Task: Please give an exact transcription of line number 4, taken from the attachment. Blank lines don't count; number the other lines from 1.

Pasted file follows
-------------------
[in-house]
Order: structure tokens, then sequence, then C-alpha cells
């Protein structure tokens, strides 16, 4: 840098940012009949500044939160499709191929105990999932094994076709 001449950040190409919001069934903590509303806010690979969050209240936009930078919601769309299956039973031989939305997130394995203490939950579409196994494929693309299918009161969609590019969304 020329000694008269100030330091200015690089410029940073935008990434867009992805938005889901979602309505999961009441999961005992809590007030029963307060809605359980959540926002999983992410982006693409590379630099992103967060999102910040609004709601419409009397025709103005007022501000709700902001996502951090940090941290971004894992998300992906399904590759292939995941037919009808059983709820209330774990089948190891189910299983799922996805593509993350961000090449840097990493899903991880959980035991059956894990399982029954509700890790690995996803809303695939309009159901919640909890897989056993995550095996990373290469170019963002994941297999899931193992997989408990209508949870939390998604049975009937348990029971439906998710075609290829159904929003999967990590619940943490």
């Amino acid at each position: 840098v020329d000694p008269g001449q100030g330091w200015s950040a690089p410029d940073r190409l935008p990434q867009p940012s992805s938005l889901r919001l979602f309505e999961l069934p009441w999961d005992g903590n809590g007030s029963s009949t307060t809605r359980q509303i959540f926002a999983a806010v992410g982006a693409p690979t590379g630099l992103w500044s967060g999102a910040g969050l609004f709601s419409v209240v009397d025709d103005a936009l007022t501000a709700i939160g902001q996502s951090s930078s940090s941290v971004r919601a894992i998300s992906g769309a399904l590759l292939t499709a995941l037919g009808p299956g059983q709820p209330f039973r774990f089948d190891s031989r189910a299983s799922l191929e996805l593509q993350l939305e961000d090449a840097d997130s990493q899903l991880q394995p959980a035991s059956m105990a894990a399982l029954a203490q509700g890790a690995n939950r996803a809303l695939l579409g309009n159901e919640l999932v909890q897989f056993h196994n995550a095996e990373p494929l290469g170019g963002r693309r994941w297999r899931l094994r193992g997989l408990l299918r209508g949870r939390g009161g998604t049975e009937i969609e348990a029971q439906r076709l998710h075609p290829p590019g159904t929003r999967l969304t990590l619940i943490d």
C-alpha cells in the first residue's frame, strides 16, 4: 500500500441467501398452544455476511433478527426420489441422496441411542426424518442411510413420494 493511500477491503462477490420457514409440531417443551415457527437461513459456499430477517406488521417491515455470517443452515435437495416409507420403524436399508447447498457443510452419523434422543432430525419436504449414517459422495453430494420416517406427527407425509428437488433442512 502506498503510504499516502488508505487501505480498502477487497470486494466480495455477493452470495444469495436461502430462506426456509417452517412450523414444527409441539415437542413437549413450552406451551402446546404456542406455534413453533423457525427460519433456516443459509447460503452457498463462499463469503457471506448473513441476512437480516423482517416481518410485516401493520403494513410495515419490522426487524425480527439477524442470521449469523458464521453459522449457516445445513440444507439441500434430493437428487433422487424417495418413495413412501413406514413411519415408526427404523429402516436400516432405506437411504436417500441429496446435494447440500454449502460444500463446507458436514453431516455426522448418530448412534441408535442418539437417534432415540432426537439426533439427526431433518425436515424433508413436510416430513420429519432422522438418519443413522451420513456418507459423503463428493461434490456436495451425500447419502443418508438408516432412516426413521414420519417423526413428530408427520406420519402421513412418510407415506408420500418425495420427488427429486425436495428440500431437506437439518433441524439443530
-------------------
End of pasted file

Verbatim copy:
């Amino acid at each position: 840098v020329d000694p008269g001449q100030g330091w200015s950040a690089p410029d940073r190409l935008p990434q867009p940012s992805s938005l889901r919001l979602f309505e999961l069934p009441w999961d005992g903590n809590g007030s029963s009949t307060t809605r359980q509303i959540f926002a999983a806010v992410g982006a693409p690979t590379g630099l992103w500044s967060g999102a910040g969050l609004f709601s419409v209240v009397d025709d103005a936009l007022t501000a709700i939160g902001q996502s951090s930078s940090s941290v971004r919601a894992i998300s992906g769309a399904l590759l292939t499709a995941l037919g009808p299956g059983q709820p209330f039973r774990f089948d190891s031989r189910a299983s799922l191929e996805l593509q993350l939305e961000d090449a840097d997130s990493q899903l991880q394995p959980a035991s059956m105990a894990a399982l029954a203490q509700g890790a690995n939950r996803a809303l695939l579409g309009n159901e919640l999932v909890q897989f056993h196994n995550a095996e990373p494929l290469g170019g963002r693309r994941w297999r899931l094994r193992g997989l408990l299918r209508g949870r939390g009161g998604t049975e009937i969609e348990a029971q439906r076709l998710h075609p290829p590019g159904t929003r999967l969304t990590l619940i943490d």